- Something about the functionality and beauty of math.
- Something about the value of preserving the world's minority languages.
- The protection of animal rights in your society.
- Can violence be justified?
- Should technology be used for financial gain?
- Is the economy the criteria for good governance?
- Can humour be serious?
- Something about the donation of "suitable" organs after we die... though I can't imagine why I would want to donate UNsuitable organs at any time.
And four others that probably left no impression on me.
I do recall my first response being that if the kids prepared themselves by "spotting questions", good luck to them. These questions appreciate a broad, current coverage of material, and can be a lot of fun to write as they present a nice range of thought-provoking assumptions. But then, those who rely more on a cut-and-paste approach would hardly find this exercise fun at all.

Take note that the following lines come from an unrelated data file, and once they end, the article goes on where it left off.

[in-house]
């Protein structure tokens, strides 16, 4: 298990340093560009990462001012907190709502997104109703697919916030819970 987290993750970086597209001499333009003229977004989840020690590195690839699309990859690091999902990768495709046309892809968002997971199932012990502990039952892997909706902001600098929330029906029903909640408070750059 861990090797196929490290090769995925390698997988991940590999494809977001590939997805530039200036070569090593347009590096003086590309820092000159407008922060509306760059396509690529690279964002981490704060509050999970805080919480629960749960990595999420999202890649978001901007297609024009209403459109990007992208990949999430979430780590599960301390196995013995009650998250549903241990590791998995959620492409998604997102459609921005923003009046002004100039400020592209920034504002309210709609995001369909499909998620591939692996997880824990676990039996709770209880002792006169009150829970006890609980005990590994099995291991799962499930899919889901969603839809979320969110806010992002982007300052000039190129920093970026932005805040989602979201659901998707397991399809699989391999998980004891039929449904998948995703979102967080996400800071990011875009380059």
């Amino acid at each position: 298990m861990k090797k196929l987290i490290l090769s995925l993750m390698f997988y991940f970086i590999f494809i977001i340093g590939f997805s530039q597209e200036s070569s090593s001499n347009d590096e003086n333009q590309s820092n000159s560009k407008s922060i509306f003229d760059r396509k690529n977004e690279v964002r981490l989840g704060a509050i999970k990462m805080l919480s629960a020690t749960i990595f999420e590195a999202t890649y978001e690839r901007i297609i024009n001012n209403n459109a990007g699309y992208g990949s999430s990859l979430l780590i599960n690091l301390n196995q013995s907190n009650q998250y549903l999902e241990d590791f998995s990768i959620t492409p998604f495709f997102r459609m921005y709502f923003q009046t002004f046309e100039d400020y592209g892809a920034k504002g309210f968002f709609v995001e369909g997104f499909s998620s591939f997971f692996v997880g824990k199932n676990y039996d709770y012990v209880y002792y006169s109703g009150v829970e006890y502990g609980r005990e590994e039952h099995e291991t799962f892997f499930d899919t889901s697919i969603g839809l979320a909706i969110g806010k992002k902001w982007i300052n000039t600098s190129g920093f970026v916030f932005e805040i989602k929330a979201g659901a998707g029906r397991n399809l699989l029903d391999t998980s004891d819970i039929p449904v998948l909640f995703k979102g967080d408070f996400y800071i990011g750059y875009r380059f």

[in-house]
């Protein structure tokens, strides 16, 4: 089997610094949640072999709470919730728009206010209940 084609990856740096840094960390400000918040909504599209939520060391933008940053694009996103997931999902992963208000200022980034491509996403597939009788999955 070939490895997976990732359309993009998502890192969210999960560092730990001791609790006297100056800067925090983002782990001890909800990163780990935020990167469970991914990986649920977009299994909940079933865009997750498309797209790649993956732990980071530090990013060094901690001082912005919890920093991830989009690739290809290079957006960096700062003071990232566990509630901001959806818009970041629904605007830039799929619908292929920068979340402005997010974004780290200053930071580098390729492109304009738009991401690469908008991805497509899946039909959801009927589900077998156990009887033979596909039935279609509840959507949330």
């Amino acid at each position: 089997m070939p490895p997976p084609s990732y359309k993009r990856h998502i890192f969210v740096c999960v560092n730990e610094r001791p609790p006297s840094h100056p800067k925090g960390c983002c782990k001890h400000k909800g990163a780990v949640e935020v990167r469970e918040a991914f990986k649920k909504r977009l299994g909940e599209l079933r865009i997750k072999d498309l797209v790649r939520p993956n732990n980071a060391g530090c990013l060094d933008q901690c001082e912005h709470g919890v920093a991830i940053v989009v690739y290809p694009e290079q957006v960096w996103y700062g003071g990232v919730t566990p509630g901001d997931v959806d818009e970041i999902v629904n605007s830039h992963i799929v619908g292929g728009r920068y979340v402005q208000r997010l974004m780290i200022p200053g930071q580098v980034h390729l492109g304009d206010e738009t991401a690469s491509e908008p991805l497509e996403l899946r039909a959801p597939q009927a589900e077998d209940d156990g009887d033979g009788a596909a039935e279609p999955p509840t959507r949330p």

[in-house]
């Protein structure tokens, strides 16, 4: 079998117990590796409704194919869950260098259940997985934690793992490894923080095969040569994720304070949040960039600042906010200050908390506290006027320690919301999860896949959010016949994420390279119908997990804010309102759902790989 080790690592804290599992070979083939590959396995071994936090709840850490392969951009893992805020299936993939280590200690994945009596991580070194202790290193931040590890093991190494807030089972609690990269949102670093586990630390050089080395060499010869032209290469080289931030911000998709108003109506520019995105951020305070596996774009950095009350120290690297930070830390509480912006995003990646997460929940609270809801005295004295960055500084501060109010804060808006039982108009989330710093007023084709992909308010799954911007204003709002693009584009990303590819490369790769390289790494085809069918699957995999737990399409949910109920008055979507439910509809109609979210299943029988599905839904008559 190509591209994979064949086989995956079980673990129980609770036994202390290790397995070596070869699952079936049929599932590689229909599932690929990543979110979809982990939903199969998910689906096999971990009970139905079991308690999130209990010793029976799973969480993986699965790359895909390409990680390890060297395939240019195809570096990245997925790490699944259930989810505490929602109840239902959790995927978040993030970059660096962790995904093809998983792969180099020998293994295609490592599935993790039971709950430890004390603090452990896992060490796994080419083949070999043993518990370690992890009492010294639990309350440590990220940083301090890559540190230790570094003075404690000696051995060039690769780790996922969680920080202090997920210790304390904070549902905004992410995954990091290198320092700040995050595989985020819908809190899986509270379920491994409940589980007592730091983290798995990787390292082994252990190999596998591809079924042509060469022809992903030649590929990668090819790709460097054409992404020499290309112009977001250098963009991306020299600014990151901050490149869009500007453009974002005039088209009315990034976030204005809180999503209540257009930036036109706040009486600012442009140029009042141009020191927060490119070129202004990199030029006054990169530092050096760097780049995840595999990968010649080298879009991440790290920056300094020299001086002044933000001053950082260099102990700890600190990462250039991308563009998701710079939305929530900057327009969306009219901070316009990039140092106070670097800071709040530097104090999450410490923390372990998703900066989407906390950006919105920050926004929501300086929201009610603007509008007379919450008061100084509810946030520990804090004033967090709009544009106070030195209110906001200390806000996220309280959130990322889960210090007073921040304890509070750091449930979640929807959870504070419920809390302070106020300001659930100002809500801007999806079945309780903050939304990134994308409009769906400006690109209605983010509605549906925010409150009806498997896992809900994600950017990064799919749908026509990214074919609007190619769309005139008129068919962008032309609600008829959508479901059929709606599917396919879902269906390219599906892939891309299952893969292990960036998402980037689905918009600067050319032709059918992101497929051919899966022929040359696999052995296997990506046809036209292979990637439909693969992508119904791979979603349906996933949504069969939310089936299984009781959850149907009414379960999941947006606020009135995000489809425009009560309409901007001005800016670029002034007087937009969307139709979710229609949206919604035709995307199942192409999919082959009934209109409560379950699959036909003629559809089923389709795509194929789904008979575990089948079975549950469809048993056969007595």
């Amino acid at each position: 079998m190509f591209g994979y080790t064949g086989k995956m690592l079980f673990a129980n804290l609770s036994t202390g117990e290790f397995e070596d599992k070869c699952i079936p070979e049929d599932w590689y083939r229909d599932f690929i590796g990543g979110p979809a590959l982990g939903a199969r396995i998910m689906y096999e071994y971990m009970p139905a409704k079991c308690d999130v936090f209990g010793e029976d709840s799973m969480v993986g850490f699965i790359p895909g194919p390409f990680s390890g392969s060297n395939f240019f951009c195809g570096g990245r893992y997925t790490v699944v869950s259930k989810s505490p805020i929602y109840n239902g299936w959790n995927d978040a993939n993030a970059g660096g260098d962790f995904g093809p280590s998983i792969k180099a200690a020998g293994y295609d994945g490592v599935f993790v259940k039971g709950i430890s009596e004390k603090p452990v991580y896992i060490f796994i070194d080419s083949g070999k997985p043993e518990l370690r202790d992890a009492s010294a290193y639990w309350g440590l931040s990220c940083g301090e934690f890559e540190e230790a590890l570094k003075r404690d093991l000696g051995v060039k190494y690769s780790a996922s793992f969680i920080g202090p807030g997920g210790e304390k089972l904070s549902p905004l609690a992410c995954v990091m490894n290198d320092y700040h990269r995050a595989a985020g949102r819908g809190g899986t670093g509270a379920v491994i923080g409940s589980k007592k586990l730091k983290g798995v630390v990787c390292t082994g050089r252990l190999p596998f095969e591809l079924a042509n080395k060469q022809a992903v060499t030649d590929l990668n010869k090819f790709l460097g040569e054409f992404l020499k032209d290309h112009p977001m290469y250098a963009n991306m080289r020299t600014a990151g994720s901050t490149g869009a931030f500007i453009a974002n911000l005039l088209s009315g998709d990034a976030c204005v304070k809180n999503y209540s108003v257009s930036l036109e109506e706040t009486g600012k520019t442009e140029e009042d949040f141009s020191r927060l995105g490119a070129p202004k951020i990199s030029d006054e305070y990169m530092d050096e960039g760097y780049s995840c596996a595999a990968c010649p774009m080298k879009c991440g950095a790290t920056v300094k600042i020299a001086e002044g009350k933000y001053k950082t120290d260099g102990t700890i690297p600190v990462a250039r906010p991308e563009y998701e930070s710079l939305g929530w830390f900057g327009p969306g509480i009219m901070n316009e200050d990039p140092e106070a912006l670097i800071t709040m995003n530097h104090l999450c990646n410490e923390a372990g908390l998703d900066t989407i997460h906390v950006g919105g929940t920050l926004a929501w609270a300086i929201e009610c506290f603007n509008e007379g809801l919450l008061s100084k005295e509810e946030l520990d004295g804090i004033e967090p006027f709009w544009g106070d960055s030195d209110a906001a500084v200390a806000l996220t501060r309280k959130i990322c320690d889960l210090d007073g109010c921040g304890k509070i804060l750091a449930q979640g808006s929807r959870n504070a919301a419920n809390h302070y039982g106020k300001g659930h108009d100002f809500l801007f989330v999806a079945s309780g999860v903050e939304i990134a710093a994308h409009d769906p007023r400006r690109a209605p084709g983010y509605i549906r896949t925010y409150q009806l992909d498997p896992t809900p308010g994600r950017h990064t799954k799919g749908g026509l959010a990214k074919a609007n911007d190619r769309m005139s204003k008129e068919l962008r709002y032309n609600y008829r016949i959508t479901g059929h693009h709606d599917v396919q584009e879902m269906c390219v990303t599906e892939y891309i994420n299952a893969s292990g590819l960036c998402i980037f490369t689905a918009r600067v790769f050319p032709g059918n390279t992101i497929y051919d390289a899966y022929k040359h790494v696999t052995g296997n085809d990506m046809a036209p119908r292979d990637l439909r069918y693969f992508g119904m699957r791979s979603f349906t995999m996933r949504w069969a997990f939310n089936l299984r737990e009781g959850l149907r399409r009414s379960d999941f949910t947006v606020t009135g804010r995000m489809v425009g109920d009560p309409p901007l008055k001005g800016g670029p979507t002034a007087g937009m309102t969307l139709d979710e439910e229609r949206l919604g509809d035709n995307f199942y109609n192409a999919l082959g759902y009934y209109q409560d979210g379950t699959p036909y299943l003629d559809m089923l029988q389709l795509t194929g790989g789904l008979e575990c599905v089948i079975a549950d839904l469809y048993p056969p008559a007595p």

For my colleagues who like to identify "patterns" and "trends" in essay question setting, the vibe I'm picking up from today's experience is that the paper is being designed to be less predictable. Guess Cambridge is getting tired of our cookie-cutter essays and is hoping to encourage more originality of composition -- for the sake of their own sanity, if anything.
Over on Paper 2, the discussion was music and its function in society. Even if we don't raise the subject of music much in class, hopefully the kids do listen to some music and can talk about that... though extending from the individual perspective to the social perspective is what they realize they have to do. *keeps fingers firmly crossed
Ah, well, it's over. Whatever the kids did, we hope and we pray that it was enough.